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Papua Liberation Army Leader Pledges No Surrender

February 28, 2013

Papua Liberation Army Leader Pledges No Surrender
Robert Isidorus | February 28, 2013

Jayapura. The National Liberation Army of the Free Papua Movement, led by Goliath Tabuni, said it had no interest in money or power and that it was purely fighting to achieve an independent Papua.

“We want to be fully independent,” Anton Lego Obet Tabuni, secretary general of the organization known as TPN-OPM, told Suara Pembaruan in a phone call.

“We know that [we’re being chased],” Anton said. “We will not surrender and we will not back down even slightly in maintaining our ideology. This is serious.”

Asked to comment on Insp. Gen. Tito Karnavian’s statement linking the shootings that killed eight military officers to the regional elections, Anton denied it.

“We’re not looking for positions and therefore the allegation is inaccurate.”

Tito said police and military heightened security in Sinak and Tingginambut after an ambush killed soldiers and four civilians.
Tito said the number of officers increased as the regional election process was still ongoing.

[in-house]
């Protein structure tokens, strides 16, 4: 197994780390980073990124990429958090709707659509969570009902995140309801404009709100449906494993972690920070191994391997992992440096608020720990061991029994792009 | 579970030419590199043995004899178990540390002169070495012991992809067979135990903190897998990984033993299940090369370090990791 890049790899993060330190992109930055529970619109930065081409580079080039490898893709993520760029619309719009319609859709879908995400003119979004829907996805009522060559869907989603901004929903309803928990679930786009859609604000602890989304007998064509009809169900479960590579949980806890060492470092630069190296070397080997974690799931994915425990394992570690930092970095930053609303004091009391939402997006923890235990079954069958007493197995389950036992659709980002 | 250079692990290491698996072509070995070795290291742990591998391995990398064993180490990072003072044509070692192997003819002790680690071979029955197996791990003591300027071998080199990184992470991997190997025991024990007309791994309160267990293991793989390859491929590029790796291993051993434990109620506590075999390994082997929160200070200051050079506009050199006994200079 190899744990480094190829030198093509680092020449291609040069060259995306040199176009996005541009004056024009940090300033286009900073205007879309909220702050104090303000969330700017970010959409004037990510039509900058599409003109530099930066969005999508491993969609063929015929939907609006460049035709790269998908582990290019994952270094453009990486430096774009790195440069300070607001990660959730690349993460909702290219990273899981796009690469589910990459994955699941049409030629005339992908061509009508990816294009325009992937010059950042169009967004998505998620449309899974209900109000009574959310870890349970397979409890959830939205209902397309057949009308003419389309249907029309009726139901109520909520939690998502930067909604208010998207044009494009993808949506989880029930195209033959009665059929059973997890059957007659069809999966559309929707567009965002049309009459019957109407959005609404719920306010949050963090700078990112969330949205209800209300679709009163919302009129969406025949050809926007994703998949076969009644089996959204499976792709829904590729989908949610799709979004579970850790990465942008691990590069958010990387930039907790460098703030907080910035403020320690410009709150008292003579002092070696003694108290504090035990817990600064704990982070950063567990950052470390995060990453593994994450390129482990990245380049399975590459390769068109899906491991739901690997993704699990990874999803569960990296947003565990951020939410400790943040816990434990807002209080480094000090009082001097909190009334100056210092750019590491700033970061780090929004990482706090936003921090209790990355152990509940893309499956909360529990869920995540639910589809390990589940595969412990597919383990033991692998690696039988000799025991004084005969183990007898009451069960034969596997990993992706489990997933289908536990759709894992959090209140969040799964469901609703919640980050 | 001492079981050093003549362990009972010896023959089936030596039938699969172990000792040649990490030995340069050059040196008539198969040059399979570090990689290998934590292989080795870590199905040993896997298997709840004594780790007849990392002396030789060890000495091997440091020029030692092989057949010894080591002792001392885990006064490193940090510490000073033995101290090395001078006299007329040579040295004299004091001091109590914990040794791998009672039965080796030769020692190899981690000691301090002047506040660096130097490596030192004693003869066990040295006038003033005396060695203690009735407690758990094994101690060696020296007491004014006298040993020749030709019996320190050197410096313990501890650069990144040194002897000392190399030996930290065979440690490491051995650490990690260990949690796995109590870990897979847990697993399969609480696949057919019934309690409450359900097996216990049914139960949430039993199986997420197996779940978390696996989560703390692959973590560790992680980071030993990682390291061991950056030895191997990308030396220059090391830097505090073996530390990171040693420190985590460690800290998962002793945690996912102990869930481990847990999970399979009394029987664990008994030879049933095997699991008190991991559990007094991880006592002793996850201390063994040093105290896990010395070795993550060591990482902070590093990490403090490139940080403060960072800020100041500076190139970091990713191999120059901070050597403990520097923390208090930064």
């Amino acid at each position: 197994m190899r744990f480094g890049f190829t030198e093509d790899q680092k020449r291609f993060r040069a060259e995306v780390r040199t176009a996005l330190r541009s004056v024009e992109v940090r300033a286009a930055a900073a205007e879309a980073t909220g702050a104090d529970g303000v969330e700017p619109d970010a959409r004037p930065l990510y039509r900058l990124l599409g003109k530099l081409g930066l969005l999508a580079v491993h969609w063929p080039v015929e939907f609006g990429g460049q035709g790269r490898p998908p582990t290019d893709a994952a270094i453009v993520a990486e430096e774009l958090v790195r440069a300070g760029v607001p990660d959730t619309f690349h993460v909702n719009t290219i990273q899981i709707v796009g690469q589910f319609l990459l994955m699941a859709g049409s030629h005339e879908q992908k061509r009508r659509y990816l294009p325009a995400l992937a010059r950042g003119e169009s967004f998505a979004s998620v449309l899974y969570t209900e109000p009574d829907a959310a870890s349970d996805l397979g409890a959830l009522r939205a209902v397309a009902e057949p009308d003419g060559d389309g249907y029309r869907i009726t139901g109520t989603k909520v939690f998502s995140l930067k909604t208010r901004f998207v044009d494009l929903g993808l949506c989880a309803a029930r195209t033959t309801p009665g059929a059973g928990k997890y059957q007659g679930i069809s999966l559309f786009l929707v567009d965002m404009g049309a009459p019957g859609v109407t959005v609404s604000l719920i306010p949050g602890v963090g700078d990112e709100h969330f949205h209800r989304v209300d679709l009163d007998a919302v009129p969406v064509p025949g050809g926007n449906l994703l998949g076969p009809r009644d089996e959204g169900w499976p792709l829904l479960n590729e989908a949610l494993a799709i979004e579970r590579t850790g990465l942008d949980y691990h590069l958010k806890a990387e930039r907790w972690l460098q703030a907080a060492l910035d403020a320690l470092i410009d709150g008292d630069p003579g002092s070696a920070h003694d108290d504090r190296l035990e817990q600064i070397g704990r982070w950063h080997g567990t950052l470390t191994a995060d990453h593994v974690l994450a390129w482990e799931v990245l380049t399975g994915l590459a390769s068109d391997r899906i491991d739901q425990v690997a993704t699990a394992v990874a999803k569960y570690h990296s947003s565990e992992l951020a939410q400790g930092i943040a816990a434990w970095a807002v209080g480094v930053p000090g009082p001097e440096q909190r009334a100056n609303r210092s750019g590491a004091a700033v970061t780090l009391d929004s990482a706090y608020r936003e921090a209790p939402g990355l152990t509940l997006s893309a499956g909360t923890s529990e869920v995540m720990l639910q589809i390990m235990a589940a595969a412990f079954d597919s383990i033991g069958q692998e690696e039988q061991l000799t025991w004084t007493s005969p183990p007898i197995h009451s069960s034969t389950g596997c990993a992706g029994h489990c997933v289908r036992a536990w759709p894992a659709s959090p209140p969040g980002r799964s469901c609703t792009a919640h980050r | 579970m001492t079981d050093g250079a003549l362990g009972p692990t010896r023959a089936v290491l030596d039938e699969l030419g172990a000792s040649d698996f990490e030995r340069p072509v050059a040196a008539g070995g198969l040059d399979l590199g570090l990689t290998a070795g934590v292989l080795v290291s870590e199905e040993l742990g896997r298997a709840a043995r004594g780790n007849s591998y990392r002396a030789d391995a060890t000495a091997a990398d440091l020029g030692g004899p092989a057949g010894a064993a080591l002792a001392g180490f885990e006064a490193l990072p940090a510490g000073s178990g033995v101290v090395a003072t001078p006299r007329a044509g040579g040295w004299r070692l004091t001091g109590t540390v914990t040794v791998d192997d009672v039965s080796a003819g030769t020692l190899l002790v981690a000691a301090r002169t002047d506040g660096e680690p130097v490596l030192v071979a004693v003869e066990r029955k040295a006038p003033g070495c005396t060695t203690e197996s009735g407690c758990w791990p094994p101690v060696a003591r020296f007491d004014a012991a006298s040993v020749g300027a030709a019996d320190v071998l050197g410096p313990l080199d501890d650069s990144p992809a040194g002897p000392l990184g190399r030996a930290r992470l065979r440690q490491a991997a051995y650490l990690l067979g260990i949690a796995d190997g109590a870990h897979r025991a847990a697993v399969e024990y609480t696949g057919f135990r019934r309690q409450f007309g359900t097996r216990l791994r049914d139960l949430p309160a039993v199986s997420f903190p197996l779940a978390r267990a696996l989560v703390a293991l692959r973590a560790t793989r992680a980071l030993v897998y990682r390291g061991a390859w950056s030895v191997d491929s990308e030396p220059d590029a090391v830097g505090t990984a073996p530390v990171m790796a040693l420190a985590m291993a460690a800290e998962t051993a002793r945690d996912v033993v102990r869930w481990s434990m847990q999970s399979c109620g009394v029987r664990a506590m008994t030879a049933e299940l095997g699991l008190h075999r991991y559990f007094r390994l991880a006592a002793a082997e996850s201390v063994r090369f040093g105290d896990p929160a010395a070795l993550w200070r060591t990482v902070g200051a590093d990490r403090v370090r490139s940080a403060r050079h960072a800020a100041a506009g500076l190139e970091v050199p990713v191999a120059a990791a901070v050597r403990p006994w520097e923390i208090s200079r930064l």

“I will not withdraw members of the forces in Ilaga, Puncak district, to preempt any unwanted incidents. Right now the condition is quite conducive,” he said.

Tito said that the incidents in Sinak and Tingginambut could have been arranged by candidates who took part in the elections.
“The shootings in Tingginambut and Sinak were not related to the Free Papua Movement issue, but to another.”

A leading human rights group has blamed poor law enforcement for the recent murder of the eight soldiers and four civilians in Puncak Jaya.

In a statement on Saturday, the Commission for Missing Persons and Victims of Violence (Kontras) questioned police effectiveness in the restive province.

After expressing sadness over the deaths, Kontras coordinator Haris Azhar said, “This series of violent acts are crimes that have to be responded to by law enforcement.”

Haris said that greater transparency in the legal process following such crimes would likely reduce instances of violence in Papua, given the current extent of secrecy imposed.

Kontras data showed that in Puncak Jaya there were 15 cases of violence since the start of last year, including two incidents in which unidentified people snatched firearms from officers.

In the 15 incidents, nine military officers, two police officers and 10 civilians died. One military officer and nine civilians were also hurt.

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